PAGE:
Here’s the Cool Graph Reddit Fans Should Show Haters Who Still Claim It’s Not a Legit News Site

Here’s the Cool Graph Reddit Fans Should Show Haters Who Still Claim It’s Not a Legit News Site

Known as the "front page of the Internet," Reddit is one of the most interesting websites around. As everything from a news aggregator to collection of discussion forums to a launch pad for anything viral, it's a vast website that does its best to condense everything around the Internet into one fairly digestible place. But it hasn't always been so easy to use or so popular.

A new graph created by Michigan State University PhD student Randy Olson shows how Reddit and its network of subreddits have evolved over the past few years.


In his research, Olsen tracked the evolution of the site since its inception in 2005 and saw that while the primary user base has been "horny programmers" for much of the time, the development of topic-specific "subreddits" have made Reddit and much more inclusive community with a vast array of users talking about many different topics. Although Olsen developed several interesting graphs to track this (as well as this very cool interactive map), the most reveling one shows how the site's 24 most popular subreddits have developed over the past few years.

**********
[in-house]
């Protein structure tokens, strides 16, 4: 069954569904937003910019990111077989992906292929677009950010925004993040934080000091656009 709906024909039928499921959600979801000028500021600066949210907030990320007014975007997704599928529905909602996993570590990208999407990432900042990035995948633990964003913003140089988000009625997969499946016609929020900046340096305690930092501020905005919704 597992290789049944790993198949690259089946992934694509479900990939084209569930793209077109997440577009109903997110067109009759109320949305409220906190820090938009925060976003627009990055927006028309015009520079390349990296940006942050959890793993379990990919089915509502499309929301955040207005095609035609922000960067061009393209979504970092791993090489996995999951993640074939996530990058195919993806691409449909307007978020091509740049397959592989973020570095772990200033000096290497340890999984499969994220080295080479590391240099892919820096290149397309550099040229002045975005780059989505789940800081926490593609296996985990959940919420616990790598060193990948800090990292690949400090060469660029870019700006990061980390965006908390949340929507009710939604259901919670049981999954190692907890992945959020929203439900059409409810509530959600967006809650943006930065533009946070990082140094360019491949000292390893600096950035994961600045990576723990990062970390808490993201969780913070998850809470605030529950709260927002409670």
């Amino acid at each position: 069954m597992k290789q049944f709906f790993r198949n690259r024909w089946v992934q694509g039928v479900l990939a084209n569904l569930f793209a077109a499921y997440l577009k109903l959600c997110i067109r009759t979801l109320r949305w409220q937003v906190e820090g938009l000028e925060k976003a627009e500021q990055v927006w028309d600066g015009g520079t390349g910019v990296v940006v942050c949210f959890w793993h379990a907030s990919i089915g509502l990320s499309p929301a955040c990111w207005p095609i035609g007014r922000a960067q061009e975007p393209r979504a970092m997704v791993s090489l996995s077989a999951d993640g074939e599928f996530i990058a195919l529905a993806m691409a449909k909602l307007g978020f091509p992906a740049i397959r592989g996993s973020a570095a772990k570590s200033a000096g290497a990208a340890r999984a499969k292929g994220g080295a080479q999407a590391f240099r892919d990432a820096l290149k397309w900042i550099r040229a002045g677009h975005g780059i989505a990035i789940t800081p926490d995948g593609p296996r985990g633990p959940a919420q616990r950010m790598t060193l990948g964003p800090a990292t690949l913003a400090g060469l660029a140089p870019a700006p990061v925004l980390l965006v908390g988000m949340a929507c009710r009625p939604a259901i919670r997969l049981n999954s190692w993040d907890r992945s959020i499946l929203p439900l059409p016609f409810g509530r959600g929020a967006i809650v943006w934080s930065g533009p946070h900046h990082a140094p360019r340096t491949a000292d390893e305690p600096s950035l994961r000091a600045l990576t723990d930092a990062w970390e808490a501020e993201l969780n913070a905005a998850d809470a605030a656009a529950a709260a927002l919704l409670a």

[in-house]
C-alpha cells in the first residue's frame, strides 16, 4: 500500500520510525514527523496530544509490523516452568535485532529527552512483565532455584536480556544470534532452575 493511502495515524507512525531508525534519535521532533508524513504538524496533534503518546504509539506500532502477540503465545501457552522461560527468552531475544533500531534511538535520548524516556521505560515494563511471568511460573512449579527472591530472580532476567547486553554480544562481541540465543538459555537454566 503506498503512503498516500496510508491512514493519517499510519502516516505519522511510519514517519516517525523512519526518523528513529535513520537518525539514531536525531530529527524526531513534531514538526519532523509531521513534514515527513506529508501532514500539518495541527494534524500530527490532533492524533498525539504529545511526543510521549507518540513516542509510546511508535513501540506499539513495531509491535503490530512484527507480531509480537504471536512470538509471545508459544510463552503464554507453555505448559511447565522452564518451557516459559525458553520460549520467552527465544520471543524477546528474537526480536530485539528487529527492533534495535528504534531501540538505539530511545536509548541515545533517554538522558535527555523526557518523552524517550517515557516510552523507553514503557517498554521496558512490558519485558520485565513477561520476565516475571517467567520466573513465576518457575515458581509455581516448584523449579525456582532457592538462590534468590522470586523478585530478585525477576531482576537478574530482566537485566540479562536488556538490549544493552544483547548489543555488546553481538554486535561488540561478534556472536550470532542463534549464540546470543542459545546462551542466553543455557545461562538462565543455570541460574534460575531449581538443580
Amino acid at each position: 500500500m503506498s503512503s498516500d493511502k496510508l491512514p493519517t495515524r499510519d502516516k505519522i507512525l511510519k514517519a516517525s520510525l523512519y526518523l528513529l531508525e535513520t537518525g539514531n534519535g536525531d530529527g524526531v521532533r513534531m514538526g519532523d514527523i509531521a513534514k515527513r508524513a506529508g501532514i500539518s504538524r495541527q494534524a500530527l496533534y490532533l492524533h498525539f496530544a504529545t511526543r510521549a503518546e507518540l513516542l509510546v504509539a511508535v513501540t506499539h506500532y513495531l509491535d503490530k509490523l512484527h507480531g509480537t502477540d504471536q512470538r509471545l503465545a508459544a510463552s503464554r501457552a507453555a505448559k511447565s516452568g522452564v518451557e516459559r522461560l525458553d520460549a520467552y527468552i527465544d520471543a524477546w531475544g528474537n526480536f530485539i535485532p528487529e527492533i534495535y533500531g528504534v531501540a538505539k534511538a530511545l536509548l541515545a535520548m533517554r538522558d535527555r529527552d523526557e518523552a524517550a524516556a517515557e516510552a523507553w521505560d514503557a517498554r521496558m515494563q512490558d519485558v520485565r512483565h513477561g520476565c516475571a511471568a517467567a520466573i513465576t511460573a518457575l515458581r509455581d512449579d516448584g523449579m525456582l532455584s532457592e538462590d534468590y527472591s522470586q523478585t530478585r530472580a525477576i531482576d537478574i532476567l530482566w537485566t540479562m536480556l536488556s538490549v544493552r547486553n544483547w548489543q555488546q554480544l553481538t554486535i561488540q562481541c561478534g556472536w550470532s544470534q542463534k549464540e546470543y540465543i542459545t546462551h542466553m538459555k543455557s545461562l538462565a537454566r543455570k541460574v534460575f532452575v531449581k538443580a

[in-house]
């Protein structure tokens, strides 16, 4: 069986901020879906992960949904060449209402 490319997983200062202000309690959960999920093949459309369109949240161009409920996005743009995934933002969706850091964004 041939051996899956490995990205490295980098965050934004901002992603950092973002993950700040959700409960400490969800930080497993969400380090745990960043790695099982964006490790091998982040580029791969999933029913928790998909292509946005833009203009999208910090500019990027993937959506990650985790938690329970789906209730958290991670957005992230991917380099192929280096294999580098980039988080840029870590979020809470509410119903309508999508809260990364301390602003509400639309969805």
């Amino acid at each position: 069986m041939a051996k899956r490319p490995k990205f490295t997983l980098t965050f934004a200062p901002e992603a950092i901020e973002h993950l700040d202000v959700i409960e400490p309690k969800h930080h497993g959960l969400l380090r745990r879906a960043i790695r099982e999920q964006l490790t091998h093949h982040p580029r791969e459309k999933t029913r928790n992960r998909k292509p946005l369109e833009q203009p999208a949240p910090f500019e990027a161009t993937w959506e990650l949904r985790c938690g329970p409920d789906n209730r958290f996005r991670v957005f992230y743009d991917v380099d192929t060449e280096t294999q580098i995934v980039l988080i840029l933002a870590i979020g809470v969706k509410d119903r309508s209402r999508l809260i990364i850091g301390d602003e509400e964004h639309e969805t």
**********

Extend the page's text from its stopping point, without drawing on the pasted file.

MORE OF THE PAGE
As you can see from the graph, 2008 was the year when Reddit really started to take off by allowing users to create their own subreddits, making it even more possible for users to make the community their own. This quickly prompted the creation of subreddits such as r/pics, r/WTF and r/funny, as well as a variety of subreddits dedicated to pictures and videos (which has always been Reddit's bread and butter).

Despite the bad jokes, Reddit always has been somewhat of a haven for horny programmers (subreddits like r/gaming and r/gonewild (NSFW) have always been among the most popular), but as Olsen's graph demonstrates, it has become an increasingly diverse and open place for just about anything.